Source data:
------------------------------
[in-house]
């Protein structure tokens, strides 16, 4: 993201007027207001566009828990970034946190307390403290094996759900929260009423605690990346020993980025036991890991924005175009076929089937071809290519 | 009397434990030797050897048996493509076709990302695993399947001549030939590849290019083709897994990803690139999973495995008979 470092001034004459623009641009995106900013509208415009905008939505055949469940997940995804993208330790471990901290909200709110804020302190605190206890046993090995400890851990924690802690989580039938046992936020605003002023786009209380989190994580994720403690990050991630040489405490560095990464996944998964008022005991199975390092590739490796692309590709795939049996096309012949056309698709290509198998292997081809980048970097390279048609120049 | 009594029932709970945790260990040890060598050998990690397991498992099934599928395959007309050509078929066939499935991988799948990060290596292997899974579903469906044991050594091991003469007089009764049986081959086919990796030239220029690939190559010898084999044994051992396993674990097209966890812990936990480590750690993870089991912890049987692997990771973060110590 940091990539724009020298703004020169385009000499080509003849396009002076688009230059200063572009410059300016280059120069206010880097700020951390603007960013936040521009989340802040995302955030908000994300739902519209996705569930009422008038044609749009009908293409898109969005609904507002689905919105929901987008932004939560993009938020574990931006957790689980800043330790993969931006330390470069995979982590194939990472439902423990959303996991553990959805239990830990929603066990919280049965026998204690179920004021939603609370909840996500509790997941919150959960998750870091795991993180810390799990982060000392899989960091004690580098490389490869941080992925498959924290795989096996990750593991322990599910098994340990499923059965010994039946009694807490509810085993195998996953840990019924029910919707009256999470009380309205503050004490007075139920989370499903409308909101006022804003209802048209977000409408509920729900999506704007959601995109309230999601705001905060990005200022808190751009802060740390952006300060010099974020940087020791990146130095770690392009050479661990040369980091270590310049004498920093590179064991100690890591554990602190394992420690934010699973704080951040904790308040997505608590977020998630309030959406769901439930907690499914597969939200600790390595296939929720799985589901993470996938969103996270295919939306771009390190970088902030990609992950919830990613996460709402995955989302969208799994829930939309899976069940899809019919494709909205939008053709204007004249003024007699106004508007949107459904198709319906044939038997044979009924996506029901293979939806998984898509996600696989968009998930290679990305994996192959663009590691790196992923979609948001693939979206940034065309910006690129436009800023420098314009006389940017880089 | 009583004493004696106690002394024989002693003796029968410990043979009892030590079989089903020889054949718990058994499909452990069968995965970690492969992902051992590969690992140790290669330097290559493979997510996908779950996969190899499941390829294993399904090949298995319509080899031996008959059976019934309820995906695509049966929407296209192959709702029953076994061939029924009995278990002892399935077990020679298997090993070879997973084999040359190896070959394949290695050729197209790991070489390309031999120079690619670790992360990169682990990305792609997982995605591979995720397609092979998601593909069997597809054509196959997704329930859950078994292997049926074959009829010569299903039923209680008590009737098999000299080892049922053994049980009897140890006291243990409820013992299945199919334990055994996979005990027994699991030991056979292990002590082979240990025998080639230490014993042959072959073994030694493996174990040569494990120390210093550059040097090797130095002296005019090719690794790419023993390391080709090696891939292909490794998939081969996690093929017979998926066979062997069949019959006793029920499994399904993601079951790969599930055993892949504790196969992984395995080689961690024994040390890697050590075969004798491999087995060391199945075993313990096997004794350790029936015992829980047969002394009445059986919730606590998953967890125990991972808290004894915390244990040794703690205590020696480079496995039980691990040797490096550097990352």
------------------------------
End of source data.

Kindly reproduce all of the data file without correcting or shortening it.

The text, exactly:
[in-house]
């Protein structure tokens, strides 16, 4: 993201007027207001566009828990970034946190307390403290094996759900929260009423605690990346020993980025036991890991924005175009076929089937071809290519 | 009397434990030797050897048996493509076709990302695993399947001549030939590849290019083709897994990803690139999973495995008979 470092001034004459623009641009995106900013509208415009905008939505055949469940997940995804993208330790471990901290909200709110804020302190605190206890046993090995400890851990924690802690989580039938046992936020605003002023786009209380989190994580994720403690990050991630040489405490560095990464996944998964008022005991199975390092590739490796692309590709795939049996096309012949056309698709290509198998292997081809980048970097390279048609120049 | 009594029932709970945790260990040890060598050998990690397991498992099934599928395959007309050509078929066939499935991988799948990060290596292997899974579903469906044991050594091991003469007089009764049986081959086919990796030239220029690939190559010898084999044994051992396993674990097209966890812990936990480590750690993870089991912890049987692997990771973060110590 940091990539724009020298703004020169385009000499080509003849396009002076688009230059200063572009410059300016280059120069206010880097700020951390603007960013936040521009989340802040995302955030908000994300739902519209996705569930009422008038044609749009009908293409898109969005609904507002689905919105929901987008932004939560993009938020574990931006957790689980800043330790993969931006330390470069995979982590194939990472439902423990959303996991553990959805239990830990929603066990919280049965026998204690179920004021939603609370909840996500509790997941919150959960998750870091795991993180810390799990982060000392899989960091004690580098490389490869941080992925498959924290795989096996990750593991322990599910098994340990499923059965010994039946009694807490509810085993195998996953840990019924029910919707009256999470009380309205503050004490007075139920989370499903409308909101006022804003209802048209977000409408509920729900999506704007959601995109309230999601705001905060990005200022808190751009802060740390952006300060010099974020940087020791990146130095770690392009050479661990040369980091270590310049004498920093590179064991100690890591554990602190394992420690934010699973704080951040904790308040997505608590977020998630309030959406769901439930907690499914597969939200600790390595296939929720799985589901993470996938969103996270295919939306771009390190970088902030990609992950919830990613996460709402995955989302969208799994829930939309899976069940899809019919494709909205939008053709204007004249003024007699106004508007949107459904198709319906044939038997044979009924996506029901293979939806998984898509996600696989968009998930290679990305994996192959663009590691790196992923979609948001693939979206940034065309910006690129436009800023420098314009006389940017880089 | 009583004493004696106690002394024989002693003796029968410990043979009892030590079989089903020889054949718990058994499909452990069968995965970690492969992902051992590969690992140790290669330097290559493979997510996908779950996969190899499941390829294993399904090949298995319509080899031996008959059976019934309820995906695509049966929407296209192959709702029953076994061939029924009995278990002892399935077990020679298997090993070879997973084999040359190896070959394949290695050729197209790991070489390309031999120079690619670790992360990169682990990305792609997982995605591979995720397609092979998601593909069997597809054509196959997704329930859950078994292997049926074959009829010569299903039923209680008590009737098999000299080892049922053994049980009897140890006291243990409820013992299945199919334990055994996979005990027994699991030991056979292990002590082979240990025998080639230490014993042959072959073994030694493996174990040569494990120390210093550059040097090797130095002296005019090719690794790419023993390391080709090696891939292909490794998939081969996690093929017979998926066979062997069949019959006793029920499994399904993601079951790969599930055993892949504790196969992984395995080689961690024994040390890697050590075969004798491999087995060391199945075993313990096997004794350790029936015992829980047969002394009445059986919730606590998953967890125990991972808290004894915390244990040794703690205590020696480079496995039980691990040797490096550097990352």